Consumer Bankruptcy Journal Fall 2016 - Page 8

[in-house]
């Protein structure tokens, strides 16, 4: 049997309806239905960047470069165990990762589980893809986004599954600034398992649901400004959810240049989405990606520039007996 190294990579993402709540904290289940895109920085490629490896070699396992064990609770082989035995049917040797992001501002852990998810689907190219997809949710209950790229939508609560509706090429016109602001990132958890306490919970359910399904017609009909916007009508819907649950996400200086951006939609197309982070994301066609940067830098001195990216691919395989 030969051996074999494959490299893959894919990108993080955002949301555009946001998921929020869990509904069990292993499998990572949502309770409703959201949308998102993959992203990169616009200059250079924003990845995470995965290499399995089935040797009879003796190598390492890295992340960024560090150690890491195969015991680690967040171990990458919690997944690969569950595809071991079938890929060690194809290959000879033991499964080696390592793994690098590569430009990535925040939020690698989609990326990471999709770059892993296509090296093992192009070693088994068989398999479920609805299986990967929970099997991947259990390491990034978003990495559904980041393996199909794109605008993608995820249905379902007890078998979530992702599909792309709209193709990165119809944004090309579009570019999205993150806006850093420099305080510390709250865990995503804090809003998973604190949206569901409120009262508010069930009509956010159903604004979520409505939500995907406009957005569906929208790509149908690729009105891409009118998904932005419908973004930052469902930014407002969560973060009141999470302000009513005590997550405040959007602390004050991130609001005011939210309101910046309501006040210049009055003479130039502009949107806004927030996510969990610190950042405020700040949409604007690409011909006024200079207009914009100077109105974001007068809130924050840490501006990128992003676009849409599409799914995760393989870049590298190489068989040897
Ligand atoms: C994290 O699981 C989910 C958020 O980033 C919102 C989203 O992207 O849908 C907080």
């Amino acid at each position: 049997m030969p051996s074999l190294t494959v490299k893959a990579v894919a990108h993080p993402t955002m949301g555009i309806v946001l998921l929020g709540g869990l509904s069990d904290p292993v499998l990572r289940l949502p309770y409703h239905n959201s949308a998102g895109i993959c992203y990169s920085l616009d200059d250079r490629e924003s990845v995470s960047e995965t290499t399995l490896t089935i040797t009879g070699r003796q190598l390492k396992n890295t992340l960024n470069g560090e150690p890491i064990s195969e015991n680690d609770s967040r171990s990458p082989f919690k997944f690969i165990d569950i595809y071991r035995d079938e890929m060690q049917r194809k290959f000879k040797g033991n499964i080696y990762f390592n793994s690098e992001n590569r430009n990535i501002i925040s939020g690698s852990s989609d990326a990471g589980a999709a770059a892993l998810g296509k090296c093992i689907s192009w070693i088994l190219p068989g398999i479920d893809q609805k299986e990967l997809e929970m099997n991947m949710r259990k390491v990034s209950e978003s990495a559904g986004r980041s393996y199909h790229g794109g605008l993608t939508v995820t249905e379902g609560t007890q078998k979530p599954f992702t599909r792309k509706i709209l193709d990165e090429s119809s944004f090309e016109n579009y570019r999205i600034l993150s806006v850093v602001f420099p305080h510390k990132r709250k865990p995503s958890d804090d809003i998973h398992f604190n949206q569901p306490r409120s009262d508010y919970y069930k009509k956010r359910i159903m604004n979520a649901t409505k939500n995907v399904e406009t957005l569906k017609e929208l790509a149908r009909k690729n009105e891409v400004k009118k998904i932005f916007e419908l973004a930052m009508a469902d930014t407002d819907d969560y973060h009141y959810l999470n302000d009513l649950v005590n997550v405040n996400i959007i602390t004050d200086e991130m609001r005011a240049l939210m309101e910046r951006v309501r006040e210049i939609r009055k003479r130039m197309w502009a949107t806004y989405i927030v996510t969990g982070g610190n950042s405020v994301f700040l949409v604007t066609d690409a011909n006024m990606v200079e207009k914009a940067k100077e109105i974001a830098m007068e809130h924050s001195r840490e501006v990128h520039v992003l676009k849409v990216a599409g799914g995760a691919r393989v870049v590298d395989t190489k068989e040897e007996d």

WASHINGTON UPDATE FROM THE INTEREST GROUPS A number of consumer groups have sent a letter to the House Energy and Commerce Committee’s Subcommittee, expressing support for their interest in improving consumer protections against unwanted robocalls, but also expressing concerns regarding some of their proposals. You can read the letter here. In another disturbing look at the savings habits/abilities of Americans, a study from financial services website GoBankingRates found that “Close to half of those who earn from $100,000 to $149,999 a year have less than $1,000 in their savings accounts. Some 18 percent of them have socked away absolutely nothing.” While the study concluded that at all income levels, people have trouble spending less than they make, it will come as no surprise that those who had the hardest time saving are low-income workers. A coalition of community banks and civil rights groups urged Congress to avoid making big changes to Fannie Mae and Freddie Mac during the omnibus appropriations debate. The group, which includes the Community Mortgage Lenders of America and Leadership Conference on Civil Rights, expressed “strong opposition” to “piecemeal” language attached to must-pass, year-end legislation. They voiced particular concern about any effort to spin off the companies’ system for bundling and selling mortgages. You can read their letter to the leaders of the House Financial Services and Appropriations committees. October 2, 2016 Issue three of our weekly update, designed to keep NACBA members abreast of any significant and relevant activity on the part of Congress, regulatory agencies and interest groups/think tanks during the week. 5204, The Stop Taxing Death and Disability Act, sponsored by Rep. Peter Roskam (R-IL), which protects families from being hit with a large tax bill when federal student loans are forgiven due to death or disability. ON THE HILL After weeks of “talks,’ Congress approved a short-term funding bill to avoid a government shutdown at the start of the new fiscal year on October 1. The bill, which was signed into law by President Obama, funds the federal government through Dec. 9 and, in addition to funding government programs, also provides funds to combat the Zika virus and sends $500 million to Louisiana and other states facing natural disasters. The weeks-long funding fight was resolved after a bipartisan deal was worked out by House Speaker Paul Ryan (R-WI) and Minority Leader Nancy Pelosi (D-CA) to ensure that Flint, Michigan’s water crisis is addressed in the lame duck session. Both chambers have adjourned and plan to be back in session in mid-November. Senators Sheldon Whitehouse (D-RI), Elizabeth Warren (D-MA), and Dick Durbin (D-IL) introduced legislation to help Americans burdened by the costs of illness or injury. The Medical Bankruptcy Fairness Act of 2016 (S. 3385) would make the bankruptcy process more forgiving for those driven to insolvency by health care-related debt or loss of income. But before they left, the House Ways and Means Committee last week approved the bipartisan H.R. 8 CONSUMER BANKRUPTCY JOURNAL Wells Fargo remains in the “hot seat” after a grilling last week in the Senate Banking Committee. In the wake of that hearing, Senate Banking Committee Democrats this week submitted additional questions to the bank. Among other things, lawmakers are requesting basic information on the precise dates of when Stumpf, Wells Fargo’s board of directors, and Carrie Tolstedt, who led the firm’s community banking unit, learned that thousands of the bank’s employees were defrauding customers nationwide, as well as Fall 2016 questions on state-by-state data for affected customers, steps that the bank is taking to repair damage to credit scores, and timelines of interactions with regulators. Yesterday, it was the House Financial Services Committee’s turn to question Mr. Stumpf. He faced blistering questions from both sides of the aisle for over four hours. Wells Fargo faced additional scrutiny late last week when leading Democratic Senators, including Patrick Leahy (D-VT), Sherrod Brown (DOH), Dick Durbin (D-IL), Al Franken (D-MN), Richard Blumenthal (DCT) and Elizabeth Warren (D-MA), sent a letter to Wells Fargo, urging the bank to end its use of forced arbitration in consumer contracts. And finally, 104 House Democrats sent a letter to the Consumer Financial Protection Bureau (CFPB) encouraging the agency to strengthen their payday lending rules. IN THE AGENCIES The CFPB filed a lawsuit in federal district court against the credit repair company Prime Marketing Holdings, LLC, which allegedly charged consumers National Association of Consumer Bankruptcy Attorneys